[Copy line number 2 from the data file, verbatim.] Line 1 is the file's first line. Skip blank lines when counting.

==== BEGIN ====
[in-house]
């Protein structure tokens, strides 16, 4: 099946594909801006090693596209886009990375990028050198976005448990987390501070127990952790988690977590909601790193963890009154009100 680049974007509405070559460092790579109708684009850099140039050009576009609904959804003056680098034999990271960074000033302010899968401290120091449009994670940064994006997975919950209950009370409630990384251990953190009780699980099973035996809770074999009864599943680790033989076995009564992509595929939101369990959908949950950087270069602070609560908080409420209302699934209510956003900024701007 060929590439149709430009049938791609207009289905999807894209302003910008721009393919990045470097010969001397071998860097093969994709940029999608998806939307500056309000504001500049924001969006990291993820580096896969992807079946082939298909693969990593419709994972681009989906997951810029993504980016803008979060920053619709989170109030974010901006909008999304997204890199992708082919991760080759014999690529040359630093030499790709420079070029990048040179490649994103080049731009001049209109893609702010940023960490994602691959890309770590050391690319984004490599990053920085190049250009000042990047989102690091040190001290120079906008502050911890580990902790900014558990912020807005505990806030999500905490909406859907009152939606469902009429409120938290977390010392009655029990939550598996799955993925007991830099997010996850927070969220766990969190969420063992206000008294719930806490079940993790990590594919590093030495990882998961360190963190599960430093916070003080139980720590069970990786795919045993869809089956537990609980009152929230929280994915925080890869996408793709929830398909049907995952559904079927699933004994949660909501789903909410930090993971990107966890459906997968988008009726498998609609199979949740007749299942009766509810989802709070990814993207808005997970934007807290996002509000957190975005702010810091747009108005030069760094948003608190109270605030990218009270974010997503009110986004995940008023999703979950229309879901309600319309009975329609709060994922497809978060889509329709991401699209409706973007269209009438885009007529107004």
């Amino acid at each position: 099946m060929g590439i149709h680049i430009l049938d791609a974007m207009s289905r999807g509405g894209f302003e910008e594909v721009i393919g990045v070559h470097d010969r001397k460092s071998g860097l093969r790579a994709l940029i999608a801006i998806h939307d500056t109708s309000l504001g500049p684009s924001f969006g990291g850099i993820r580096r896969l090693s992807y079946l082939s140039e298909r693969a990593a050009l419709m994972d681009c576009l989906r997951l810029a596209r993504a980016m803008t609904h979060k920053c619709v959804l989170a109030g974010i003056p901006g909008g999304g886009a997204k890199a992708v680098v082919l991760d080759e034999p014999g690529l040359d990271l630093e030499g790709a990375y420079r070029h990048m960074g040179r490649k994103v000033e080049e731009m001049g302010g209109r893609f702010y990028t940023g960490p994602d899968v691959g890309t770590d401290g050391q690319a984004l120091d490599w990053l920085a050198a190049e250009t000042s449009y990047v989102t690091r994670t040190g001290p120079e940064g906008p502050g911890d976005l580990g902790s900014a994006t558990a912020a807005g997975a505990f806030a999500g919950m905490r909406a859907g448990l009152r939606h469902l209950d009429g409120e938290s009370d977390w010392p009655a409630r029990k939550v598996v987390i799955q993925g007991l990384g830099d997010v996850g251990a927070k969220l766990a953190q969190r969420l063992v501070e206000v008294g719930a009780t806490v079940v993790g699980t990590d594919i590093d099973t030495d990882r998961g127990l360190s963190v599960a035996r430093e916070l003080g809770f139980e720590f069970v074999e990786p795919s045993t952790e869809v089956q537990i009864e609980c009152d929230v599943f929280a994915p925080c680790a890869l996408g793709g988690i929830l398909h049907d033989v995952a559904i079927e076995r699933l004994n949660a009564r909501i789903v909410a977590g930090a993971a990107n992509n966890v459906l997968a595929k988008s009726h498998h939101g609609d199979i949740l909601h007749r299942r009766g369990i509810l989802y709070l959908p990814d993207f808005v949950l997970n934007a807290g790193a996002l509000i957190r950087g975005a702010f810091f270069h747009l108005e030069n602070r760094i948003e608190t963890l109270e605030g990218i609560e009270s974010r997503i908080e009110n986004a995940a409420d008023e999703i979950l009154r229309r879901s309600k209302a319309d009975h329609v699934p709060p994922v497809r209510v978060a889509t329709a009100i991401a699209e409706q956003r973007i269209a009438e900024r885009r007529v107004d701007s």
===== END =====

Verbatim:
């Protein structure tokens, strides 16, 4: 099946594909801006090693596209886009990375990028050198976005448990987390501070127990952790988690977590909601790193963890009154009100 680049974007509405070559460092790579109708684009850099140039050009576009609904959804003056680098034999990271960074000033302010899968401290120091449009994670940064994006997975919950209950009370409630990384251990953190009780699980099973035996809770074999009864599943680790033989076995009564992509595929939101369990959908949950950087270069602070609560908080409420209302699934209510956003900024701007 060929590439149709430009049938791609207009289905999807894209302003910008721009393919990045470097010969001397071998860097093969994709940029999608998806939307500056309000504001500049924001969006990291993820580096896969992807079946082939298909693969990593419709994972681009989906997951810029993504980016803008979060920053619709989170109030974010901006909008999304997204890199992708082919991760080759014999690529040359630093030499790709420079070029990048040179490649994103080049731009001049209109893609702010940023960490994602691959890309770590050391690319984004490599990053920085190049250009000042990047989102690091040190001290120079906008502050911890580990902790900014558990912020807005505990806030999500905490909406859907009152939606469902009429409120938290977390010392009655029990939550598996799955993925007991830099997010996850927070969220766990969190969420063992206000008294719930806490079940993790990590594919590093030495990882998961360190963190599960430093916070003080139980720590069970990786795919045993869809089956537990609980009152929230929280994915925080890869996408793709929830398909049907995952559904079927699933004994949660909501789903909410930090993971990107966890459906997968988008009726498998609609199979949740007749299942009766509810989802709070990814993207808005997970934007807290996002509000957190975005702010810091747009108005030069760094948003608190109270605030990218009270974010997503009110986004995940008023999703979950229309879901309600319309009975329609709060994922497809978060889509329709991401699209409706973007269209009438885009007529107004």